Published 10 years ago.
About a 3 minute read.
With more than 2 billion cups consumed each day, coffee is one of the world’s most popular beverages. Most consumers of the black liquid hail from industrialized countries — over 90 percent of coffee production occurs in developing countries and out of the bulk of climate change regulations’ reach.
Seeking to promote sustainable coffee production in the developing world, U.S.-based non-profit Radio Lifeline has launched the Black Earth Project, a new initiative aimed at helping farmers mitigate the growing effects of climate change through the use of biochar.
Biochar, a fancy word for charcoal, is produced through a process called pyrolysis, or the burning of dried biomass in a low- or zero-oxygen environment. The process prevents combustion and the usual release of carbon dioxide, black carbon and other greenhouse gases associated with traditional charcoal production methods.
“When used as a soil amendment, biochar can increase crop yields, reduce nutrient leaching, help retain moisture, reduce soil acidity and improve surrounding water quality while significantly reducing the need for additional irrigation and fertilizer inputs,” said Jason Aramburu, CEO of re:char, a leading developer of small-scale biochar technologies and Radio Lifeline’s partner in the project.
Biochar has stoked hopes for potentially becoming “carbon magnets” to store greenhouse gasses while increasing crop yield. Some big names in climate science have embraced the idea, including James Lovelock, creator of the Gaia hypothesis, and James Hansen, head of NASA’s Goddard Institute for Space Studies. As an added benefit, biochar has also been cited as an effective approach to carbon sequestration due to the fact it can remain stable in the soil for thousands of years.
The Black Earth Project is a two-year research project designed to evaluate the effectiveness of biochar when used as a soil amendment by smallholder coffee and pyrethrum farmers in Rwanda. The initiative will incorporate the use of re:char’s Climate Kiln, making possible a farm-centered approach to biochar production by utilizing various forms of agricultural crop residues, including dried corn stalks, grasses, rice hulls and coffee pulp as well as cow manure and wood chips.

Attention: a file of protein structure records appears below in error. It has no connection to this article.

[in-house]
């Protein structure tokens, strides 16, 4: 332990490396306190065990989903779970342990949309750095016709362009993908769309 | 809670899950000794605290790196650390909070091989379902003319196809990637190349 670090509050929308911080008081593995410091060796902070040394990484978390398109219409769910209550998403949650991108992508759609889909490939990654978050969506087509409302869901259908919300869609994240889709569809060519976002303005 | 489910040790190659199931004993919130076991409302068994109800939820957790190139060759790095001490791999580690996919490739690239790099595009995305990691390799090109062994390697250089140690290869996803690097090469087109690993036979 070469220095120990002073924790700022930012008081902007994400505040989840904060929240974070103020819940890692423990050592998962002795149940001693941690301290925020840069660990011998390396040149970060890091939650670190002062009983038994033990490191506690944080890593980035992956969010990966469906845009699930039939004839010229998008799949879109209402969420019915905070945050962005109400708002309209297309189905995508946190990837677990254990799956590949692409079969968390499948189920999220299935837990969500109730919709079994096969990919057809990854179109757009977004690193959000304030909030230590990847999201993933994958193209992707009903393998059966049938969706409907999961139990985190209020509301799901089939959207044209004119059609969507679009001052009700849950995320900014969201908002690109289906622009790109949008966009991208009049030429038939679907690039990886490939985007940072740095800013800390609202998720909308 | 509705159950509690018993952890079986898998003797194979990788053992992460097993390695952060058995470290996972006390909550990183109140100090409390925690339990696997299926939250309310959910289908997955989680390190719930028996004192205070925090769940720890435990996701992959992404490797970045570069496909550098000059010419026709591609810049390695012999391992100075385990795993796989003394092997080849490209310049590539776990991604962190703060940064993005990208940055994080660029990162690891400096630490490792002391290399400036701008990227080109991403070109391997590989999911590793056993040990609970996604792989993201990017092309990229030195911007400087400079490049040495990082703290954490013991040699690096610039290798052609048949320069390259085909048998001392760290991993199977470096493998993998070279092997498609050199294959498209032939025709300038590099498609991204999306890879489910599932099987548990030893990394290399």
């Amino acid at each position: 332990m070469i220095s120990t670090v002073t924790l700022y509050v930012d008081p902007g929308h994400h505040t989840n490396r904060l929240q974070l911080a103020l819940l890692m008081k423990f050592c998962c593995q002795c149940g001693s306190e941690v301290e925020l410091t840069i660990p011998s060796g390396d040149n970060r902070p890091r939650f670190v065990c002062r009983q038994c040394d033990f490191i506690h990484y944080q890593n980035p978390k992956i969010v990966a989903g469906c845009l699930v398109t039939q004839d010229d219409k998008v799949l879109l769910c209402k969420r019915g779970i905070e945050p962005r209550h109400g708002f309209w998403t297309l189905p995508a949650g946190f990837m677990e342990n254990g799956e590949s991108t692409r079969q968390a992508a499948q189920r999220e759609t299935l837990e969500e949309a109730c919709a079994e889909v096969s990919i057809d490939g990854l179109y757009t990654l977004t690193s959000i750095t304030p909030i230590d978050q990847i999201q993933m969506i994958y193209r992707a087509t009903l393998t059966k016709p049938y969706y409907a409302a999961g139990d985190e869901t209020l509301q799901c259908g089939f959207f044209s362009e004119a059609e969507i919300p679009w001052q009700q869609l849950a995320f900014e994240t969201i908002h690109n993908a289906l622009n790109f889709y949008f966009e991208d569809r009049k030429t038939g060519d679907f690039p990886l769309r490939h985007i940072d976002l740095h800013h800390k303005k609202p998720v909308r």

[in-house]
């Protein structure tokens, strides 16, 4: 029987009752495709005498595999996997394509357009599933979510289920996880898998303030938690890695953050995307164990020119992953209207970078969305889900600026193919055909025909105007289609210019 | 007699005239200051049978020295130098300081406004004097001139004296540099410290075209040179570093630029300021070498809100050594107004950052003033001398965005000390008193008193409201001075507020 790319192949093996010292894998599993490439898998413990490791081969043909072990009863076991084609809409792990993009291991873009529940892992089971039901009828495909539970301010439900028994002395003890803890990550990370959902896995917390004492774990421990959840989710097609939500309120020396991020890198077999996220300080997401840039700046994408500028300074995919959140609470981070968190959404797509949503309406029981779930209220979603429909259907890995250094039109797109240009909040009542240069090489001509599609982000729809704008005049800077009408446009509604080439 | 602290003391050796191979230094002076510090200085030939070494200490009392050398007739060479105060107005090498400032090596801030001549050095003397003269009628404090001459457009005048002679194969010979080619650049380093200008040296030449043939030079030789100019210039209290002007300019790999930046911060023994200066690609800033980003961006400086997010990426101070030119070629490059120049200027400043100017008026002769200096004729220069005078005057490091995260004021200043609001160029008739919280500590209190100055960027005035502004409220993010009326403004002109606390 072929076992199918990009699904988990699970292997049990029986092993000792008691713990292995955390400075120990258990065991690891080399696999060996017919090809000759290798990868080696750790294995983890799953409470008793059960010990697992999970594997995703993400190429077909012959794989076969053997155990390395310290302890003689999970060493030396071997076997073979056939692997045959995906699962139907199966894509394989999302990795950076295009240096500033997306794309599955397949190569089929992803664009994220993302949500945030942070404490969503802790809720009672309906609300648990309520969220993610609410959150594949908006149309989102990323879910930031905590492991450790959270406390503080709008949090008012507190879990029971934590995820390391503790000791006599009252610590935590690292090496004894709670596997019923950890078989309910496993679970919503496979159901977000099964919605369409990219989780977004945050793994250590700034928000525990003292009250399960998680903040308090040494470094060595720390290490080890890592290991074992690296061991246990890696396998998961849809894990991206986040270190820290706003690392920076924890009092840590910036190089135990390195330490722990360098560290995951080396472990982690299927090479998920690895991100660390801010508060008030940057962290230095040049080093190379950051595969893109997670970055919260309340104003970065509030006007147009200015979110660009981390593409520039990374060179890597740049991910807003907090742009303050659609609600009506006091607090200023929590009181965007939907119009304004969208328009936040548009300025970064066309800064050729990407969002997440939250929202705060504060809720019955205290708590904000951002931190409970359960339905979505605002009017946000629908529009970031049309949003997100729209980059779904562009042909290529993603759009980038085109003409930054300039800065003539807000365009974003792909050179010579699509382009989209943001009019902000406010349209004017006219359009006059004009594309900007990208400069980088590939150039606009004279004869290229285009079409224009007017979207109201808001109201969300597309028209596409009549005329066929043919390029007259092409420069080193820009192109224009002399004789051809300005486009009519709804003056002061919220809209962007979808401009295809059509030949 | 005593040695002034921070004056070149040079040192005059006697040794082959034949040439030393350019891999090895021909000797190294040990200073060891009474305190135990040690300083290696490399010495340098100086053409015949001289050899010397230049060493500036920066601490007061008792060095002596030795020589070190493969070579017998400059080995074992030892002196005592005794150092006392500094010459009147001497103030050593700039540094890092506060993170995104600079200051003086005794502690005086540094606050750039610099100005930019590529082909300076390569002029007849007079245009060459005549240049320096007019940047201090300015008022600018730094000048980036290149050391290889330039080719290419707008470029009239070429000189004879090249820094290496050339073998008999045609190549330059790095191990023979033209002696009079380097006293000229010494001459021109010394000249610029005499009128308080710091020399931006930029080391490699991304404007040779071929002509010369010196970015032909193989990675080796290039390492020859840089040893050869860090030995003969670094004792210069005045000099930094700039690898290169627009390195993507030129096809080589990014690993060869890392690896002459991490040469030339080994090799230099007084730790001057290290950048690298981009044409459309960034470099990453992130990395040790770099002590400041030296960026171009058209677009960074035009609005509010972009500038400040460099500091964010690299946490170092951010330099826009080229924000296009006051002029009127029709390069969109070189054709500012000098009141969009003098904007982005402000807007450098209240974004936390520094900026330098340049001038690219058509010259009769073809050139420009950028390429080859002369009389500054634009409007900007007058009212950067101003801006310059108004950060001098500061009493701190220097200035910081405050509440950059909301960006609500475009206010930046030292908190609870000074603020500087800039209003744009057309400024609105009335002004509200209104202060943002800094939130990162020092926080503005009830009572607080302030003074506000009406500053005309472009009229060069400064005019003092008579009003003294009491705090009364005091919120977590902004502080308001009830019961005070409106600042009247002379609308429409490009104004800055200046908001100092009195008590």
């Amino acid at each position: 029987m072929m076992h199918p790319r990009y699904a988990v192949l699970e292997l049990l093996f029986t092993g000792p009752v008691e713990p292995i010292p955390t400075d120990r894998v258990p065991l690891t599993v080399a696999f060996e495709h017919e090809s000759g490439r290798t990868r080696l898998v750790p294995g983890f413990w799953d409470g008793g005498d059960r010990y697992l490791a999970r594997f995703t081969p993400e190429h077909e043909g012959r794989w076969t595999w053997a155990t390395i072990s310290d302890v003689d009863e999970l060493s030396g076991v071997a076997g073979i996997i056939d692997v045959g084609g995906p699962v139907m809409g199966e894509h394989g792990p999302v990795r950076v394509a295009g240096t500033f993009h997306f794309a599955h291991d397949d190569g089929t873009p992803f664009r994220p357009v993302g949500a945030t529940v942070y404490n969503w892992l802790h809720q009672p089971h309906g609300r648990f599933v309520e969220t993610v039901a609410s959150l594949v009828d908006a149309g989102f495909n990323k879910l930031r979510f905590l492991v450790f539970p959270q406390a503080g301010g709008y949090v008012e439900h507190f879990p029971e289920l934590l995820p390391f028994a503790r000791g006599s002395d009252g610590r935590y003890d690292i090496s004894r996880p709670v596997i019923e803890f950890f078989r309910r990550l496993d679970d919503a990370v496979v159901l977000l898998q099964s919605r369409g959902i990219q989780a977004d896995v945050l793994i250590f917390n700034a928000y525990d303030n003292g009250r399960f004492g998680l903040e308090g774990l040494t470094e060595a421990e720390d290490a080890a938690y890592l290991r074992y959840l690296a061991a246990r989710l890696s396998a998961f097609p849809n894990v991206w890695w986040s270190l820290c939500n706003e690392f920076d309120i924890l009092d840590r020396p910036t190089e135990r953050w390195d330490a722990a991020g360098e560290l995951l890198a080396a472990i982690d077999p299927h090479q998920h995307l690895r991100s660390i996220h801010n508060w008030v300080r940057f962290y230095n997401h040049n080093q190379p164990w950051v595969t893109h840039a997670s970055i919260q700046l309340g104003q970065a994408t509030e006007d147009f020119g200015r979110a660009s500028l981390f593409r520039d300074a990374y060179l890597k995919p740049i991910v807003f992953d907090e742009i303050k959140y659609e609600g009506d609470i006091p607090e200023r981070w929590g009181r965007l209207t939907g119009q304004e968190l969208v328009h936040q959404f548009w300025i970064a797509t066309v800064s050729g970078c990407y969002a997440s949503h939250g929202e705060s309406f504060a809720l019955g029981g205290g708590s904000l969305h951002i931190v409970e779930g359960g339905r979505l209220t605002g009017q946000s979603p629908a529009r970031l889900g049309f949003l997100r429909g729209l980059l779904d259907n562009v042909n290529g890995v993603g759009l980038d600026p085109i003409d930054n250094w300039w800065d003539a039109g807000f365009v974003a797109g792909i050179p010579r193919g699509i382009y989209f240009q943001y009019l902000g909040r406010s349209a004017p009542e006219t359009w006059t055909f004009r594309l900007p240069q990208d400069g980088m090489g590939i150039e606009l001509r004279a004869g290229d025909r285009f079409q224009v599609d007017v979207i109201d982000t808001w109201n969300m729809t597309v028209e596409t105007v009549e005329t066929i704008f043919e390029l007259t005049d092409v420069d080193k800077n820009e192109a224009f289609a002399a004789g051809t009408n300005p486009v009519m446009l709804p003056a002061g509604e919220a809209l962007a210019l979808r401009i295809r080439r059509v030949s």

A series of test plots will be constructed within Rwanda’s coffee and pyrethrum farming sectors to measure the benefits of using biochar as a soil amendment as compared to traditional petrochemical-based fertilizers. Farmers will be kept informed of the project’s progress via Radio Lifeline’s weekly farmer-focused programs, broadcast through its network of community radio stations.
“This project advances our goal of providing low-tech, locally-appropriate solutions to some of the biggest challenges that farmers in the developing world are facing today, including climate change, increased competition for natural resources, rising input costs and the complex issues related to food security,” said Peter Kettler, Executive Director of Radio Lifeline. "If successful, the Black Earth Project could eventually lead to the production of the world’s first carbon-negative coffee.”
Major funding for the Black Earth Project is being provided by Green Mountain Coffee Roasters. The project is scheduled to begin construction of test plots and initiate farmer training workshops on March 3 in Butare, Rwanda.
Sustainable agriculture has gained much traction in recent years. Last month, the Supply Chain Working Group of the Sustainable Food Trade Association announced a draft voluntary Organic Industry Code of Conduct that any organic business can adopt and use to provide sustainability guidance to its supply chain.
@Bart_King is a freelance writer and communications consultant. @mikehower contributed.
Published Feb 19, 2013 8pm EST / 5pm PST / 1am GMT / 2am CET
Bart King is the founder and principal at New Growth Communications. He specializes in helping sustainability leaders develop thought leadership content and strategy